I’m thrilled to announce my opinions on the ‘Benefits of Exercise for Men Over-40’ were profiled in a feature article for the Daily Mail yesterday.
Read the full article here – Bianca is a top writer; I’m delighted that we’ve both had brilliant feedback.
For those who know any men over-40 who would enjoy this and/or who would benefit themselves from from a customised exercise program – below, I’ve outlined the whole series of points I made that encapsulate my view. I’m giving you the full version, as the final flow of the Daily Mail article didn’t allow for everything to fit. You get:
- 4 Best Benefits of Regular Exercise for Men Over-40
- 8 Vital Training and Nutrition Strategies that Optimise Exercise Results for Men Over-40
- A FREE Customised Escalating Density Training Exercise Program for Men Over-40: Designed for Optimum Muscle, Strength Gain and Fat Loss Results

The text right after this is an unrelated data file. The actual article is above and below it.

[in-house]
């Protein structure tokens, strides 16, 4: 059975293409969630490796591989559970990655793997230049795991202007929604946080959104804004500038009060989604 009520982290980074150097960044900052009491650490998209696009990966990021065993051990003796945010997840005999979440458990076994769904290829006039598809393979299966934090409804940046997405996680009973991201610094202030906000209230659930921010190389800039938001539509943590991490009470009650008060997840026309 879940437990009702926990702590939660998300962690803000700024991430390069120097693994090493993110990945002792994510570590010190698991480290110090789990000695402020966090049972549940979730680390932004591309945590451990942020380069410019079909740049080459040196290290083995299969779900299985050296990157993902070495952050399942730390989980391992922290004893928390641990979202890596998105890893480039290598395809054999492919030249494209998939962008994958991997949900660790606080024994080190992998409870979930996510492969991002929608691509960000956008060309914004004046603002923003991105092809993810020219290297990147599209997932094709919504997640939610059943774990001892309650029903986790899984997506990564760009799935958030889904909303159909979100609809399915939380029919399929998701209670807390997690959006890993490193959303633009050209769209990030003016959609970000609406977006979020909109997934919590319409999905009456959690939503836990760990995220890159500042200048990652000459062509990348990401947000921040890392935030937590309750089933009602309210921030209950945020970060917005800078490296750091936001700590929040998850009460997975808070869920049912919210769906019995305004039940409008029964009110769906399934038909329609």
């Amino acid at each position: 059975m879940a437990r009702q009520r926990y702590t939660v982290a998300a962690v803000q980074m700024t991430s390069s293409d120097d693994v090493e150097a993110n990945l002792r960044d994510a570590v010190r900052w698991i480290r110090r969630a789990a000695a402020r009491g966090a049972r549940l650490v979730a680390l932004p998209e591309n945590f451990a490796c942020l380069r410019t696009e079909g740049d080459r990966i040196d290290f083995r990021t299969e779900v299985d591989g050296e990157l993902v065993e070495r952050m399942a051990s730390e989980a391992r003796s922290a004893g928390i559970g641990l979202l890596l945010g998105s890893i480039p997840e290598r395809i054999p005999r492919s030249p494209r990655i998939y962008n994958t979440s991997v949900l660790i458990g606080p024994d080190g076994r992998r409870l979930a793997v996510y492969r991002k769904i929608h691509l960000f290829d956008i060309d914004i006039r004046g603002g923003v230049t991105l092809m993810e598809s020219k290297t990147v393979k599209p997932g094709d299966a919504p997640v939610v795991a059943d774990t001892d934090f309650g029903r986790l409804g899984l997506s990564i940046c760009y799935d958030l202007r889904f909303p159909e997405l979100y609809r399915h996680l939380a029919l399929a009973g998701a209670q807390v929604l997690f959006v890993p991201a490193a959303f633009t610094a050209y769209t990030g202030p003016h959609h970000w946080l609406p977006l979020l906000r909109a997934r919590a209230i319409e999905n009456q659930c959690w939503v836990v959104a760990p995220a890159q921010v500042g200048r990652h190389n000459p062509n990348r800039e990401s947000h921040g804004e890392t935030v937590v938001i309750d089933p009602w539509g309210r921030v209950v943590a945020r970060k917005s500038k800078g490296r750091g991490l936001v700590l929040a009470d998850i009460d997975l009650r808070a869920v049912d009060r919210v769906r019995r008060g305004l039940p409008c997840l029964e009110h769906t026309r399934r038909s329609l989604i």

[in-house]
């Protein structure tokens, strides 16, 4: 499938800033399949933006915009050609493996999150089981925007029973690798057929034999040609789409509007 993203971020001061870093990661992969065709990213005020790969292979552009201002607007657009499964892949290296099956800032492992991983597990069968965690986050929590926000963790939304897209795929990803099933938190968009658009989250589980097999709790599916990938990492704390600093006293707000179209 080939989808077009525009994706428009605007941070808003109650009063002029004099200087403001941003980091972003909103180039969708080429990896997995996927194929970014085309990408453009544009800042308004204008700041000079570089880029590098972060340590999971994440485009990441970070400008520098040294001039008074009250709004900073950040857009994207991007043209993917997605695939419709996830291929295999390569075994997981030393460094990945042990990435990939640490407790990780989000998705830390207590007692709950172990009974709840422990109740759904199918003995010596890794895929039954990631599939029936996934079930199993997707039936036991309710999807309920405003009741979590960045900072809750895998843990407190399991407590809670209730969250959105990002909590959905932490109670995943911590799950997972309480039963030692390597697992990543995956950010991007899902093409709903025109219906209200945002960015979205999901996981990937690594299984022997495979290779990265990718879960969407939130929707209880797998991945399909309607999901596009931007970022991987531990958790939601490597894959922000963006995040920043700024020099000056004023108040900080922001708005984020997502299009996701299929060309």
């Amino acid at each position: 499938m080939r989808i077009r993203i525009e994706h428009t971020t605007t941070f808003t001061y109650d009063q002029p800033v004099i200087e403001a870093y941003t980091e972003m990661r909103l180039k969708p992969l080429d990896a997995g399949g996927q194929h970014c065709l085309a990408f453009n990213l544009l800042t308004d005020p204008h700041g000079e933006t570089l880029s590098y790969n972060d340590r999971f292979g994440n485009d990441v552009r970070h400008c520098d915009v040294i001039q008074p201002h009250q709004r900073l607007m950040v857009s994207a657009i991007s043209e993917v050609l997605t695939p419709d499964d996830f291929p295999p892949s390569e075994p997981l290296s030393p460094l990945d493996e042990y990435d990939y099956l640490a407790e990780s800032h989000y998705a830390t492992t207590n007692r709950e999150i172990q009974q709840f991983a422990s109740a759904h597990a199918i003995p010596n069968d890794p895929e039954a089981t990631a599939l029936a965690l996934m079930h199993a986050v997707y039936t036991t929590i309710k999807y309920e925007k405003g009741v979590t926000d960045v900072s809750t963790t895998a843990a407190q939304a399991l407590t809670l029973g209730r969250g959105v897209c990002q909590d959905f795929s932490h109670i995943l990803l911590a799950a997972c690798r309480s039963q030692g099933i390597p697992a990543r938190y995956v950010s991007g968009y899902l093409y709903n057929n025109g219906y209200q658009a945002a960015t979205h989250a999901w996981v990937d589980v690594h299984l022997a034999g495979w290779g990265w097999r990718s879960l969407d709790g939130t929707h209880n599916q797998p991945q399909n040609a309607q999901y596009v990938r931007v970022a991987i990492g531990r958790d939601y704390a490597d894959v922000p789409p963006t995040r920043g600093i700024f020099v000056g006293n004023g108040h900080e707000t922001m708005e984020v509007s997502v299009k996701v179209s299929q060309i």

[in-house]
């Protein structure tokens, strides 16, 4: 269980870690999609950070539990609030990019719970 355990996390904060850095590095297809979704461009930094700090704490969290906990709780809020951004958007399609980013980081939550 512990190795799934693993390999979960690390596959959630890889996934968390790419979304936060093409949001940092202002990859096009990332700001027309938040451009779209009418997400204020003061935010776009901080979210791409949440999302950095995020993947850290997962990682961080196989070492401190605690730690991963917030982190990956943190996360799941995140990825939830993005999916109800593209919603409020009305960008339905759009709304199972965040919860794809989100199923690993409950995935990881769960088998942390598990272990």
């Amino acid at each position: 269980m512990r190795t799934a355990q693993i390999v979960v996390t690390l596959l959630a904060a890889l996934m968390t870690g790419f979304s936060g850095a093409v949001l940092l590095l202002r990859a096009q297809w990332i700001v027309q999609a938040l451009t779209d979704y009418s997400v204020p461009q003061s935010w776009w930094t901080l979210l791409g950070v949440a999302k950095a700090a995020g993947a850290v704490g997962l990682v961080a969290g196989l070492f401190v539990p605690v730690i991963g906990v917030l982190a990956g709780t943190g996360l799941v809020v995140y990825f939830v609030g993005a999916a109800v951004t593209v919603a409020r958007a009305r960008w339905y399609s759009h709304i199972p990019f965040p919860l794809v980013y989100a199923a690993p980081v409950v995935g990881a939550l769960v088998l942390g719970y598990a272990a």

I hope you find it useful – please share with anyone you know that would also benefit!
4 Best Benefits of Regular Exercise for Men Over-40
The benefits are wide-ranging and unequivocally backed by science.Here are my top 4 benefits of regular exercise for men over 40.
1. Improve Sexual Performance
Regular exercise increases sexual drive, activity and satisfaction. Physical endurance and muscle tone improve sexual function and exercise jump-starts the sympathetic nervous system, which increases blood flow down-below to keep your ‘equipment’ working properly. Short bouts of intense exercise increase testosterone, which stimulates sexual desire. For example, men over 50 who work out regularly have a 30% lower risk of impotence than those who don’t.